She’d surmounted racism AND sexism to become the first Black woman White House Correspondent – but she still had to pay her OWN way on the Presidential campaign trail! And that wasn’t the only indignity.
In 1953, Dunnigan was denied entrance to a Senator’s funeral and forced to cover it from the servant’s section!
Racists not only wanted to silence her powerful Black voice and disempower the Black press – and punish Dunnigan directly for challenging the system – they didn’t even want to SEE her! But she was determined: no one would shut her up.
Which is what caused many whites to nearly faint when she yet again challenged President Truman in a press conference: “When will you integrate military schools?” she asked defiantly.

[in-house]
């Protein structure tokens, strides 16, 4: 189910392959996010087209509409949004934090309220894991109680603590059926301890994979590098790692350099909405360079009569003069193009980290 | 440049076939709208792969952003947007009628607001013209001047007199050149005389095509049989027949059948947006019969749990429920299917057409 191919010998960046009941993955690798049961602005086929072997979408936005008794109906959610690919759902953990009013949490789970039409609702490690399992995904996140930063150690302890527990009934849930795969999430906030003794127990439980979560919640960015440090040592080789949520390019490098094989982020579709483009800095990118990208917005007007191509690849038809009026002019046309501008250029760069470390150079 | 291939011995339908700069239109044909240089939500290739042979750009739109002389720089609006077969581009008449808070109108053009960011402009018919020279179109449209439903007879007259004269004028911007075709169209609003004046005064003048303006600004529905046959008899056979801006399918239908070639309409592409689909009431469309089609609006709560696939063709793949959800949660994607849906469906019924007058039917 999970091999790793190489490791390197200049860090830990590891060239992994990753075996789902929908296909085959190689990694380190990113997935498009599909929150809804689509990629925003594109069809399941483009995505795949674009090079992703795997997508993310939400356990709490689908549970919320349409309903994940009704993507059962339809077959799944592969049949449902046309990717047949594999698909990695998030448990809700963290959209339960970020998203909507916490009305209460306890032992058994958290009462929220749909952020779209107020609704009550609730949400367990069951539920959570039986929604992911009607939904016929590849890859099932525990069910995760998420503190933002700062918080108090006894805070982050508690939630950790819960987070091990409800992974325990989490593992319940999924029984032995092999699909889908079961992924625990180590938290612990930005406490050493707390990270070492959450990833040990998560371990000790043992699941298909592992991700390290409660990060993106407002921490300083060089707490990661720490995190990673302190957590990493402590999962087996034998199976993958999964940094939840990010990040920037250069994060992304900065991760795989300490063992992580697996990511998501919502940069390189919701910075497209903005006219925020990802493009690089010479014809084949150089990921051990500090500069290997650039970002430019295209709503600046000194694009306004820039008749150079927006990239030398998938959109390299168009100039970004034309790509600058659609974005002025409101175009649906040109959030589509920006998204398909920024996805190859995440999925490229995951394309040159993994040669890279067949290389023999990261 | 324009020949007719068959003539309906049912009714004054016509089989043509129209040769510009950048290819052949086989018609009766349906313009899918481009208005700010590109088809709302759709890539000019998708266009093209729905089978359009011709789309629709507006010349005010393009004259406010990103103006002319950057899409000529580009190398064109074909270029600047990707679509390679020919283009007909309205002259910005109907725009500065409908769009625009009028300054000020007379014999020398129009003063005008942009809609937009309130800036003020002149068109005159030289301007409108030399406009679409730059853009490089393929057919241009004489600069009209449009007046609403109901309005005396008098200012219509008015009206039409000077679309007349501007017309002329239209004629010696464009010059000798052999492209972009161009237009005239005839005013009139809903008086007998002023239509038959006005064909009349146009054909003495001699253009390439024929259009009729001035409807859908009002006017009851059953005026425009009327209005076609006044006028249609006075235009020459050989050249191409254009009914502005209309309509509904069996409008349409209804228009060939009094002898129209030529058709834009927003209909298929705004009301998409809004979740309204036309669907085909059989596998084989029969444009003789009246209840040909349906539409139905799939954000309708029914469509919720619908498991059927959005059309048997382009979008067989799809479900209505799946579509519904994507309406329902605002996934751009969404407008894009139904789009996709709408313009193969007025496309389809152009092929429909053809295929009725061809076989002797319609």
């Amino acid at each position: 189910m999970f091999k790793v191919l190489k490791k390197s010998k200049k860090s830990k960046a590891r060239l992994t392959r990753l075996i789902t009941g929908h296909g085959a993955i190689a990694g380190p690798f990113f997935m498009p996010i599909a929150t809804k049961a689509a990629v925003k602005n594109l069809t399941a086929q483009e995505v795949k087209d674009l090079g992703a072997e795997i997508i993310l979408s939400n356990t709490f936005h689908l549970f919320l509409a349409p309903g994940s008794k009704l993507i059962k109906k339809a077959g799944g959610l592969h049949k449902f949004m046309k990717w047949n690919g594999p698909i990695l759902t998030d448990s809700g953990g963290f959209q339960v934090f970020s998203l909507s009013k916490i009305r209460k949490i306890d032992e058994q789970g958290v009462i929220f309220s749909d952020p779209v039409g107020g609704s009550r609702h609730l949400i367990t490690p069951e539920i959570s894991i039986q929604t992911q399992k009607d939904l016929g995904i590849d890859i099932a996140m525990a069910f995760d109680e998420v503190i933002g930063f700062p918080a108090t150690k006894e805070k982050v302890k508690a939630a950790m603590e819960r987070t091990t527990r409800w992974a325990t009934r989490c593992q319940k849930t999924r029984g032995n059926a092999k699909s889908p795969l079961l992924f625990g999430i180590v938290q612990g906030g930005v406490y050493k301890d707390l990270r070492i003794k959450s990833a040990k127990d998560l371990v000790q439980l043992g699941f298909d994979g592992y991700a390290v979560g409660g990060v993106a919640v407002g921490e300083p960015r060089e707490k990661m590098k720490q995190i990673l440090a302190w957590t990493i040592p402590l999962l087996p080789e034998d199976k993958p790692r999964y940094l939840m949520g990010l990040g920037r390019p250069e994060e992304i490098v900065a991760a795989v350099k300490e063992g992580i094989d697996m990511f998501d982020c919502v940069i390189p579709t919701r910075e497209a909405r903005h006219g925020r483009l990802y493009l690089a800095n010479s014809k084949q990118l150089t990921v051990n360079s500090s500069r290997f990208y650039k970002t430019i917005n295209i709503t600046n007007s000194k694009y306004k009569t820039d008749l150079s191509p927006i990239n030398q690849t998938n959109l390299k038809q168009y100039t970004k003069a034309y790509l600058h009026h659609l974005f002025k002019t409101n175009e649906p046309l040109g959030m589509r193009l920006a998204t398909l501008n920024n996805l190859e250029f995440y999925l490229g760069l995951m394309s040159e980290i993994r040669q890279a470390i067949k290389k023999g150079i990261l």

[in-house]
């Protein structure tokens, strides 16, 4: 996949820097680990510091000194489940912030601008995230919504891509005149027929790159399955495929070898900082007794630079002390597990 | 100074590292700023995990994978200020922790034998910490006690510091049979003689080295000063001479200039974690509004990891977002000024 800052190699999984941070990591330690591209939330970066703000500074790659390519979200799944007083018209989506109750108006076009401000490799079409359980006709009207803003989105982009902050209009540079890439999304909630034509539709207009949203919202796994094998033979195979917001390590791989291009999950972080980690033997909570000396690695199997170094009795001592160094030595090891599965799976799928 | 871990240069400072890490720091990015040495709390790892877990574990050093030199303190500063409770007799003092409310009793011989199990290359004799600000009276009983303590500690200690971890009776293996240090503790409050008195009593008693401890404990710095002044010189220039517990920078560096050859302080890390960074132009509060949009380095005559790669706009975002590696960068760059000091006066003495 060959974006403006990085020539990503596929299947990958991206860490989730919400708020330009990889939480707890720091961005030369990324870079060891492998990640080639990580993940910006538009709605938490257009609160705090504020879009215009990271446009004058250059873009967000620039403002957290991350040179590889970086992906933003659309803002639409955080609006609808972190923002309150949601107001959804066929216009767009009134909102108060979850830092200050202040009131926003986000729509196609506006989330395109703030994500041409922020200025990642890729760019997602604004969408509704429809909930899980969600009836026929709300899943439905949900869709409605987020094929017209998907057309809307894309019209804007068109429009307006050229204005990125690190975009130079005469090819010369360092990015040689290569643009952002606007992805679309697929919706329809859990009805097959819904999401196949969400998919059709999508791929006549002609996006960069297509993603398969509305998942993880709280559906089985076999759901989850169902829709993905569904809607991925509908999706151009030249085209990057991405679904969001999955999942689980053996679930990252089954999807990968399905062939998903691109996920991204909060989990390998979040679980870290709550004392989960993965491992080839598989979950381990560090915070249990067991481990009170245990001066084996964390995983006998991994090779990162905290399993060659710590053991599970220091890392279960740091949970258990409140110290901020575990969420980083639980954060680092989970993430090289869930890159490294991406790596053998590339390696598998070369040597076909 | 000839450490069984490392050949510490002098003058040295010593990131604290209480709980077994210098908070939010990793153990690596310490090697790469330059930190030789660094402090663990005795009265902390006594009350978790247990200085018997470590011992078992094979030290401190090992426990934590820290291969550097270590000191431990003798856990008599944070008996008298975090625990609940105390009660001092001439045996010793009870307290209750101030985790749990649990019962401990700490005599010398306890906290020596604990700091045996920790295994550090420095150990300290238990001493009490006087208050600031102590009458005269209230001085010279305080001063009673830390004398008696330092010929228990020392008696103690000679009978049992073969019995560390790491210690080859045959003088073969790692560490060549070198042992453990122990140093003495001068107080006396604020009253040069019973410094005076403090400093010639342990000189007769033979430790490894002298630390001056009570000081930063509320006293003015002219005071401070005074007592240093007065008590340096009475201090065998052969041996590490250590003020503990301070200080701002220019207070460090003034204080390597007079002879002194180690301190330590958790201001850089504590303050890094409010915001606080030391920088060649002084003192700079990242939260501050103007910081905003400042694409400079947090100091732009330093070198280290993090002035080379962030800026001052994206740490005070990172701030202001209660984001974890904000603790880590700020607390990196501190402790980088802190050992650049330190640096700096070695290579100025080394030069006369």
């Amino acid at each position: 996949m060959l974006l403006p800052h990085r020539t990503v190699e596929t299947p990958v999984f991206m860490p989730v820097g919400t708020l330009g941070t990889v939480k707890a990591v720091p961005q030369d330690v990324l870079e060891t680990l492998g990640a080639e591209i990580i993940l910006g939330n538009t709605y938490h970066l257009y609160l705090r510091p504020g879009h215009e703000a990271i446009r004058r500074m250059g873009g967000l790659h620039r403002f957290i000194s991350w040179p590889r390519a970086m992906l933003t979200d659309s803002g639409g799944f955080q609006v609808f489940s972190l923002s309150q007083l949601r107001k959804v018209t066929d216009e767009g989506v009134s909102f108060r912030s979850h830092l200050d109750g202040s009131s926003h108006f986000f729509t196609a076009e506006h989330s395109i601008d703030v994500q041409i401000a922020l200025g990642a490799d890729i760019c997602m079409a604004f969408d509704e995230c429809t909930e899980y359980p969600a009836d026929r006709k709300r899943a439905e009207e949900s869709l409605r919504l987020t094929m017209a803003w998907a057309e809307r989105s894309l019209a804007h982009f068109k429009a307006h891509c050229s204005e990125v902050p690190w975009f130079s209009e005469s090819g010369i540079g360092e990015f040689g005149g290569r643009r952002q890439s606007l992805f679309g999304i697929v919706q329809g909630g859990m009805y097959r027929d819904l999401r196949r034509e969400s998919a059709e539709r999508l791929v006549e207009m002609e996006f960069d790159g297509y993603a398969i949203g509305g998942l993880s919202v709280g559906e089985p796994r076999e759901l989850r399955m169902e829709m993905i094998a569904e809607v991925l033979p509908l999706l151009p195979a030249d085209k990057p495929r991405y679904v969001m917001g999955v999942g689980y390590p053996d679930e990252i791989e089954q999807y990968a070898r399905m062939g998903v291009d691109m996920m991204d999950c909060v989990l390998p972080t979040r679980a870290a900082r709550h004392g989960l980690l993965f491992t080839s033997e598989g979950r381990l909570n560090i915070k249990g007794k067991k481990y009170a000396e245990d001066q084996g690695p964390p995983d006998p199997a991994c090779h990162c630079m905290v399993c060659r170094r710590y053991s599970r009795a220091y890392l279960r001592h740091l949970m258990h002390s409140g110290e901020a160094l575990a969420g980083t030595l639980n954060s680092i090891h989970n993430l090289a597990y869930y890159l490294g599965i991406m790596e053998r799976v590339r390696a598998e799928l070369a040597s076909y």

Her job was to speak truth to power! She refused to back down to white supremacy. Was she dragged from the room after challenging the President?
No! Shortly after the incident, Truman indeed desegregated military schools, which led to other federal desegregation policies!
Like Dunnigan, if we refuse to allow discrimination to determine what we’re capable of, we can excel – and blaze trails for others to follow.